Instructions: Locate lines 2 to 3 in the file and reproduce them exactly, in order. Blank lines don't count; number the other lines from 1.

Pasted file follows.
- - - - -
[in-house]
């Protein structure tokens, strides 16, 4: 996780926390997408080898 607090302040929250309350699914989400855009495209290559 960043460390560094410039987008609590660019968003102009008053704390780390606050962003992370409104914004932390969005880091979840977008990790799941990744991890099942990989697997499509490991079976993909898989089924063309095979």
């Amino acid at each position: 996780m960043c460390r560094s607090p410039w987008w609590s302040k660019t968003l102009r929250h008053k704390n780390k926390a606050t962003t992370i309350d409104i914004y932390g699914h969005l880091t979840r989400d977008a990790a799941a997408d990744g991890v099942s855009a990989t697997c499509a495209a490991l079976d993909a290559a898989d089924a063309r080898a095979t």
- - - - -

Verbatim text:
């Protein structure tokens, strides 16, 4: 996780926390997408080898 607090302040929250309350699914989400855009495209290559 960043460390560094410039987008609590660019968003102009008053704390780390606050962003992370409104914004932390969005880091979840977008990790799941990744991890099942990989697997499509490991079976993909898989089924063309095979």
């Amino acid at each position: 996780m960043c460390r560094s607090p410039w987008w609590s302040k660019t968003l102009r929250h008053k704390n780390k926390a606050t962003t992370i309350d409104i914004y932390g699914h969005l880091t979840r989400d977008a990790a799941a997408d990744g991890v099942s855009a990989t697997c499509a495209a490991l079976d993909a290559a898989d089924a063309r080898a095979t």